3. For politicians, their parties are bae (before all else), including bcs (before common sense) and btbiotap (before the best interests of the American people).
If you didn't know much about how lawmaking worked, you'd probably assume it went something like this: Members of the two parties argue for a while about some bill or another, then get together, have a few beers, compliment pictures of each others' grandkids, and come up with something that basically lands in the middle of what they want. You know, compromise. It wasn't so long ago that this was the case.
Imagine how political newbies feel when they find out the truth, Bruce-Willis-gripping-his-bloody-gut-at-the-end-of-"The-Sixth-Sense"-style.
Sure, some members will occasionally buck their party leaders for strategic reasons, but for the most part, politicians these days defend their parties to the death — logic, reason, and, uh, you know, what's good for the country and the world be damned. Think about learning that for the first time and realizing that if you prefer, say, progressive policy outcomes, you'd be better off voting for a ferret with a "D" next to their name than a reasonable, well-spoken, moderate Republican doctor-war-hero-astronaut. And vice-versa. It would barely compute. And it should barely compute!
Since both parties are pretty well ferreted up at this point, you get a spectacle like James Comey's March 20 hearing, where the FBI director revealed that aides to the president of the United States and, perhaps, the president himself, are under investigation for potentially colluding with a foreign power to undermine an American election, and Republicans on the panel only wanted to grill him about who leaked this embarrassing revelation to the press. It's as if during the O.J. trial the prosecution had spent its time trying to slam Ron Goldman's parents for making such a big deal out of everything.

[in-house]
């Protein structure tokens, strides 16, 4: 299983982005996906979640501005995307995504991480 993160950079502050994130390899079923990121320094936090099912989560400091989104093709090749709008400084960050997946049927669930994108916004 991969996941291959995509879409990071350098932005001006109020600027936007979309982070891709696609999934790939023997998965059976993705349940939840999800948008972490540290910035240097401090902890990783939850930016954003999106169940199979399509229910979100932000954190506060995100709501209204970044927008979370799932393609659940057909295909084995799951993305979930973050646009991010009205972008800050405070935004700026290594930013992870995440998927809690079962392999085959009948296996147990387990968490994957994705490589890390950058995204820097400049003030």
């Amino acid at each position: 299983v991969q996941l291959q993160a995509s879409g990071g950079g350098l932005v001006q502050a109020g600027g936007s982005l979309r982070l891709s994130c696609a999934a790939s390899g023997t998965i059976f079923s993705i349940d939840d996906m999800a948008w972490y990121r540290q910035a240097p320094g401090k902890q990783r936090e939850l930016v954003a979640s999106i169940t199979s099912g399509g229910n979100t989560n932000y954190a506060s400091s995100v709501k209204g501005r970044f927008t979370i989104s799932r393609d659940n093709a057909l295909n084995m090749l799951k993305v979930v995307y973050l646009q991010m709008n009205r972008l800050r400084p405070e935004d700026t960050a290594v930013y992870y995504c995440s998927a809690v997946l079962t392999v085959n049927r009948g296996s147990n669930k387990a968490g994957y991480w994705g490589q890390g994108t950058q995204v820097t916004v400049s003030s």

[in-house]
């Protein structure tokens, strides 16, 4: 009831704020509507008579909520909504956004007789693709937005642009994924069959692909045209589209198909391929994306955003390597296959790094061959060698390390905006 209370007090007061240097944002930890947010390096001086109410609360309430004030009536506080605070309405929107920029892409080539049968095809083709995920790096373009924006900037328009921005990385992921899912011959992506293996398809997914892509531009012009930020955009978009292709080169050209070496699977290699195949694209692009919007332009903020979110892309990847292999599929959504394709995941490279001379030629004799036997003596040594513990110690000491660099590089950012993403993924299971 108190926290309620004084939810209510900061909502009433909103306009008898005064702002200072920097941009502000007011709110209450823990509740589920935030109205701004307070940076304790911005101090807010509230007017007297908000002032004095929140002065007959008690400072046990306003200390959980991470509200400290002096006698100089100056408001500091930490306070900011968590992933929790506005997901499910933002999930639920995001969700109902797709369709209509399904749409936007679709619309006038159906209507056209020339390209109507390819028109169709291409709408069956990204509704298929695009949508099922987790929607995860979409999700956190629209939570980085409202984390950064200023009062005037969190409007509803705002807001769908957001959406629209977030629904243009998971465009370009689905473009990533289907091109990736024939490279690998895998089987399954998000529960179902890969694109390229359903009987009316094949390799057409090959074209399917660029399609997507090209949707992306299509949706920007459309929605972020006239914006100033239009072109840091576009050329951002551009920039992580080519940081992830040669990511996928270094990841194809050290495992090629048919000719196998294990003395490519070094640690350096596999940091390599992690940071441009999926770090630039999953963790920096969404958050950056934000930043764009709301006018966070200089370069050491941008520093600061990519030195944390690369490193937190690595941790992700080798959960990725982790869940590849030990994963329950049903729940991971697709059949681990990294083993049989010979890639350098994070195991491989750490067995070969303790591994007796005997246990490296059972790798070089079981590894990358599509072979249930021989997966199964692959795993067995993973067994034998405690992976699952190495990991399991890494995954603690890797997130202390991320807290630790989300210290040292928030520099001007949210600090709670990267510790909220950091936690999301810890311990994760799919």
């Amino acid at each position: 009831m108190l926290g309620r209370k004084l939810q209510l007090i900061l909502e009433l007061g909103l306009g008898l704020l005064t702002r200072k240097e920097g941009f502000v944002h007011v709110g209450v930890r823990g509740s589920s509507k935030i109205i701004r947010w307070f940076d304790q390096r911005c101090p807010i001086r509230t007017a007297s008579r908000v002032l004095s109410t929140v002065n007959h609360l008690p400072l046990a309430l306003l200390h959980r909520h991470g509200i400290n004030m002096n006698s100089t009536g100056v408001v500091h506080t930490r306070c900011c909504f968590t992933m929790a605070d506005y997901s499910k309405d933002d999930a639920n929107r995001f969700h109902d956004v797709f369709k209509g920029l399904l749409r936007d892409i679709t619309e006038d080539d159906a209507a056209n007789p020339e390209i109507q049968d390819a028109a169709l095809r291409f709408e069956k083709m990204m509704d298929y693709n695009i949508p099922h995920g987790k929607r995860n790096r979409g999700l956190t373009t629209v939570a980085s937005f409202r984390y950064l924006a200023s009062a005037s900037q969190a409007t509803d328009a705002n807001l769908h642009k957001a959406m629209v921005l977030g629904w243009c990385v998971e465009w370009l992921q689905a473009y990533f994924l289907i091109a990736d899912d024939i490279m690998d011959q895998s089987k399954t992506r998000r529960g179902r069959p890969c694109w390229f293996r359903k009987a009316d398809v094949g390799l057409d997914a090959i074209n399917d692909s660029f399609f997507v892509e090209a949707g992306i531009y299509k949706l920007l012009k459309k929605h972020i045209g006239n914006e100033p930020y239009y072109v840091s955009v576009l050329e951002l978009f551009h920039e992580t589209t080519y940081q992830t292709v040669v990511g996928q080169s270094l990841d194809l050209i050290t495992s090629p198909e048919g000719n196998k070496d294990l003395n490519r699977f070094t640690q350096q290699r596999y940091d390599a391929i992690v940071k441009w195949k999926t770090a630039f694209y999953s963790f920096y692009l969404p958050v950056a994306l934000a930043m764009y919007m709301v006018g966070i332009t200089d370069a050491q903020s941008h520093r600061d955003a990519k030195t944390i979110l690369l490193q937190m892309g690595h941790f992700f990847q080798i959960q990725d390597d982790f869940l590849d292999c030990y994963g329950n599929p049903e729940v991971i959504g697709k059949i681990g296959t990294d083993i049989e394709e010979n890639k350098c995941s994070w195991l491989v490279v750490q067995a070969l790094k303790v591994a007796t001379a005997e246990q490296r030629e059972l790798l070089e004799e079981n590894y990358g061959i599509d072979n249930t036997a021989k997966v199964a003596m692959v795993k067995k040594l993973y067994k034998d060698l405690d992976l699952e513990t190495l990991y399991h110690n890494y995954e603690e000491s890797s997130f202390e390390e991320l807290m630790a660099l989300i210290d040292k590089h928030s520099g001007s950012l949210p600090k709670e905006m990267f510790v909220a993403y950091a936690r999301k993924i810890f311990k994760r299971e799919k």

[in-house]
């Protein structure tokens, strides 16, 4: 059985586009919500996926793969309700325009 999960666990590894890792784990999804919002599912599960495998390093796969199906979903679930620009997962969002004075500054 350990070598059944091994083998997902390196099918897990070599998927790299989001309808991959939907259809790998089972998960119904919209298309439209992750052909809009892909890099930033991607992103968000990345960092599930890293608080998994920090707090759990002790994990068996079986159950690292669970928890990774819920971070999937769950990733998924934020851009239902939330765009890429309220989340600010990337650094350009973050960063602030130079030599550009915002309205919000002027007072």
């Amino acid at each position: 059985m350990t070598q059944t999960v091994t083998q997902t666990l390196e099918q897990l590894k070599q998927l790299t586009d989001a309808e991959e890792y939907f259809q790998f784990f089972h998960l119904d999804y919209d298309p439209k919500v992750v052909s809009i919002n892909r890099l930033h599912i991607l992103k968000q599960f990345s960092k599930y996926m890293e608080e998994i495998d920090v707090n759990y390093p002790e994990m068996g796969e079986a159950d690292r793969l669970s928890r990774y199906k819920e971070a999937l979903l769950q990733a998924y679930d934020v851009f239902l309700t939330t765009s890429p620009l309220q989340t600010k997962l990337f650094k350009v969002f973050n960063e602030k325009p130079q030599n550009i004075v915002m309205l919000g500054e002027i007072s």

If this base-level skullduggery were news to you, you'd probably assume we, the people, could band together, decide on a few things we all agree on, agree to disagree on the rest, and vote these jokers out.
Except then you learn, in perhaps the most heinous twist of twists...
4. There are some politicians who actively make it as hard as possible for people to vote, and they're getting pretty good at it.
This may be old news to some of us, but if you're one of the people just learning about voter ID laws for the first time, you'd probably feel like giving the nearest window a good bricking too.
Believe it or not, historically, voting isn't something Americans have been good at. Even in our presidential elections, only a little more than half of us do it. If you were newly engaged in politics, you'd probably assume that most politicians — grateful for the patriotic exercise of franchise that allowed them to serve their country — would want to make it easier.
Instead, you're learning that dozens of elected officials across America are actively trying to make voting harder. "Sure," the thinking apparently goes, "you technically can vote as long as you fill out forms A through Q in a timely fashion, bring the right laminated card, and survive the piranha-stocked moat we dug in front of this elementary school cafeteria."